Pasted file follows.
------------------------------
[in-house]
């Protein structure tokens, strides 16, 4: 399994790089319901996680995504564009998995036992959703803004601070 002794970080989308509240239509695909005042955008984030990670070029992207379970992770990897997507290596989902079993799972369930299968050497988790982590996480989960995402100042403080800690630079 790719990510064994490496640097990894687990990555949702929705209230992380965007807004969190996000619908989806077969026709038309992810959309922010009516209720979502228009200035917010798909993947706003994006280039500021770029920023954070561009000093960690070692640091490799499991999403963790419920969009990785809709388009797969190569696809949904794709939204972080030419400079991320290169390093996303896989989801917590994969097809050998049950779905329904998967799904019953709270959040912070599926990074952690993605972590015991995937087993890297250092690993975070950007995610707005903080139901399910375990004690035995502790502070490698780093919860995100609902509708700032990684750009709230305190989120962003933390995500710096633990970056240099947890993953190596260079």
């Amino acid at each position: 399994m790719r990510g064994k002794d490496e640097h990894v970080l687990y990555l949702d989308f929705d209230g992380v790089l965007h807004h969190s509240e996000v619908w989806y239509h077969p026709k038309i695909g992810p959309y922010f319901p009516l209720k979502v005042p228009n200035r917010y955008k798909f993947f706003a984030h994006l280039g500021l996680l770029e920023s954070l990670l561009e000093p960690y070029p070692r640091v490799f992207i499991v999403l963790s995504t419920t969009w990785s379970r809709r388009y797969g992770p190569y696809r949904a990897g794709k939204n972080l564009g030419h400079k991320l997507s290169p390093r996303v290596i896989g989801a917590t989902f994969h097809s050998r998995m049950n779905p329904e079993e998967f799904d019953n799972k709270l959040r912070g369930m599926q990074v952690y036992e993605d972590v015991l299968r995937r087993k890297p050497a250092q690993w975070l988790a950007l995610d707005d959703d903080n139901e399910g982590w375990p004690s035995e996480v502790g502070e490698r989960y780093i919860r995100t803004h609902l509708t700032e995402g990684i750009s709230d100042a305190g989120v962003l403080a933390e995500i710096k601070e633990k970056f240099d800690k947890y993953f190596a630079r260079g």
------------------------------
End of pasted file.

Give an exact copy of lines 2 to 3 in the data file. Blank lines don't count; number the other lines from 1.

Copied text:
């Protein structure tokens, strides 16, 4: 399994790089319901996680995504564009998995036992959703803004601070 002794970080989308509240239509695909005042955008984030990670070029992207379970992770990897997507290596989902079993799972369930299968050497988790982590996480989960995402100042403080800690630079 790719990510064994490496640097990894687990990555949702929705209230992380965007807004969190996000619908989806077969026709038309992810959309922010009516209720979502228009200035917010798909993947706003994006280039500021770029920023954070561009000093960690070692640091490799499991999403963790419920969009990785809709388009797969190569696809949904794709939204972080030419400079991320290169390093996303896989989801917590994969097809050998049950779905329904998967799904019953709270959040912070599926990074952690993605972590015991995937087993890297250092690993975070950007995610707005903080139901399910375990004690035995502790502070490698780093919860995100609902509708700032990684750009709230305190989120962003933390995500710096633990970056240099947890993953190596260079």
């Amino acid at each position: 399994m790719r990510g064994k002794d490496e640097h990894v970080l687990y990555l949702d989308f929705d209230g992380v790089l965007h807004h969190s509240e996000v619908w989806y239509h077969p026709k038309i695909g992810p959309y922010f319901p009516l209720k979502v005042p228009n200035r917010y955008k798909f993947f706003a984030h994006l280039g500021l996680l770029e920023s954070l990670l561009e000093p960690y070029p070692r640091v490799f992207i499991v999403l963790s995504t419920t969009w990785s379970r809709r388009y797969g992770p190569y696809r949904a990897g794709k939204n972080l564009g030419h400079k991320l997507s290169p390093r996303v290596i896989g989801a917590t989902f994969h097809s050998r998995m049950n779905p329904e079993e998967f799904d019953n799972k709270l959040r912070g369930m599926q990074v952690y036992e993605d972590v015991l299968r995937r087993k890297p050497a250092q690993w975070l988790a950007l995610d707005d959703d903080n139901e399910g982590w375990p004690s035995e996480v502790g502070e490698r989960y780093i919860r995100t803004h609902l509708t700032e995402g990684i750009s709230d100042a305190g989120v962003l403080a933390e995500i710096k601070e633990k970056f240099d800690k947890y993953f190596a630079r260079g």